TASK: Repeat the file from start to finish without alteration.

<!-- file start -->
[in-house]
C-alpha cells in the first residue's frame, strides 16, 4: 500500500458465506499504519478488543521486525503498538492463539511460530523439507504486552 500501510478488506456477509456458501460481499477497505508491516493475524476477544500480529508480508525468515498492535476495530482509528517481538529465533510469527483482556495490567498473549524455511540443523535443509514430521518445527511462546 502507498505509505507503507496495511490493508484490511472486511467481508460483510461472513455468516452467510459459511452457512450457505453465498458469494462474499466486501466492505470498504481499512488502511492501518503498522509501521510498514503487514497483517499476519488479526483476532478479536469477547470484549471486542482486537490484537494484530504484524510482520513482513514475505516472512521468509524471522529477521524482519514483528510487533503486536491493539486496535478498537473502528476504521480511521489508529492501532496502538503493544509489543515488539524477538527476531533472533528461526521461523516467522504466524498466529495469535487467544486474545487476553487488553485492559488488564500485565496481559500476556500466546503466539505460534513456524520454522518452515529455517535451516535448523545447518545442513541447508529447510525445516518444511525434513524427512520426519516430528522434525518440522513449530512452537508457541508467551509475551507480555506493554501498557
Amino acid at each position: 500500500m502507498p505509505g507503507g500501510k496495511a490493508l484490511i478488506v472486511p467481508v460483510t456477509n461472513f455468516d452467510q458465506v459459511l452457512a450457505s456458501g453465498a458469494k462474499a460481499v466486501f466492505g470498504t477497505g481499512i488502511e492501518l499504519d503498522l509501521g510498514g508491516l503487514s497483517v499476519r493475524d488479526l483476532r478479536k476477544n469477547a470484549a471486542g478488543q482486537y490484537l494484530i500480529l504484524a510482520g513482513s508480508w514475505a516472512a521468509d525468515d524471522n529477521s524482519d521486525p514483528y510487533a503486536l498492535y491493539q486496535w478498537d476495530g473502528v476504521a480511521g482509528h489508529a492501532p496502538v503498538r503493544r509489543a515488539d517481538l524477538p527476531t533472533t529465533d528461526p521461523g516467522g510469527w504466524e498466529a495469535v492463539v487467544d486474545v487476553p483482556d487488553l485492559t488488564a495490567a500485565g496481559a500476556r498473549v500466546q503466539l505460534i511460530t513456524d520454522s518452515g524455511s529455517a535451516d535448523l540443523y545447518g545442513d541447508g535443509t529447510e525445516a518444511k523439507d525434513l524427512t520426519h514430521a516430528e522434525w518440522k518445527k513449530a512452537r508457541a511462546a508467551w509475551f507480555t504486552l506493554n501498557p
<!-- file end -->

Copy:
[in-house]
C-alpha cells in the first residue's frame, strides 16, 4: 500500500458465506499504519478488543521486525503498538492463539511460530523439507504486552 500501510478488506456477509456458501460481499477497505508491516493475524476477544500480529508480508525468515498492535476495530482509528517481538529465533510469527483482556495490567498473549524455511540443523535443509514430521518445527511462546 502507498505509505507503507496495511490493508484490511472486511467481508460483510461472513455468516452467510459459511452457512450457505453465498458469494462474499466486501466492505470498504481499512488502511492501518503498522509501521510498514503487514497483517499476519488479526483476532478479536469477547470484549471486542482486537490484537494484530504484524510482520513482513514475505516472512521468509524471522529477521524482519514483528510487533503486536491493539486496535478498537473502528476504521480511521489508529492501532496502538503493544509489543515488539524477538527476531533472533528461526521461523516467522504466524498466529495469535487467544486474545487476553487488553485492559488488564500485565496481559500476556500466546503466539505460534513456524520454522518452515529455517535451516535448523545447518545442513541447508529447510525445516518444511525434513524427512520426519516430528522434525518440522513449530512452537508457541508467551509475551507480555506493554501498557
Amino acid at each position: 500500500m502507498p505509505g507503507g500501510k496495511a490493508l484490511i478488506v472486511p467481508v460483510t456477509n461472513f455468516d452467510q458465506v459459511l452457512a450457505s456458501g453465498a458469494k462474499a460481499v466486501f466492505g470498504t477497505g481499512i488502511e492501518l499504519d503498522l509501521g510498514g508491516l503487514s497483517v499476519r493475524d488479526l483476532r478479536k476477544n469477547a470484549a471486542g478488543q482486537y490484537l494484530i500480529l504484524a510482520g513482513s508480508w514475505a516472512a521468509d525468515d524471522n529477521s524482519d521486525p514483528y510487533a503486536l498492535y491493539q486496535w478498537d476495530g473502528v476504521a480511521g482509528h489508529a492501532p496502538v503498538r503493544r509489543a515488539d517481538l524477538p527476531t533472533t529465533d528461526p521461523g516467522g510469527w504466524e498466529a495469535v492463539v487467544d486474545v487476553p483482556d487488553l485492559t488488564a495490567a500485565g496481559a500476556r498473549v500466546q503466539l505460534i511460530t513456524d520454522s518452515g524455511s529455517a535451516d535448523l540443523y545447518g545442513d541447508g535443509t529447510e525445516a518444511k523439507d525434513l524427512t520426519h514430521a516430528e522434525w518440522k518445527k513449530a512452537r508457541a511462546a508467551w509475551f507480555t504486552l506493554n501498557p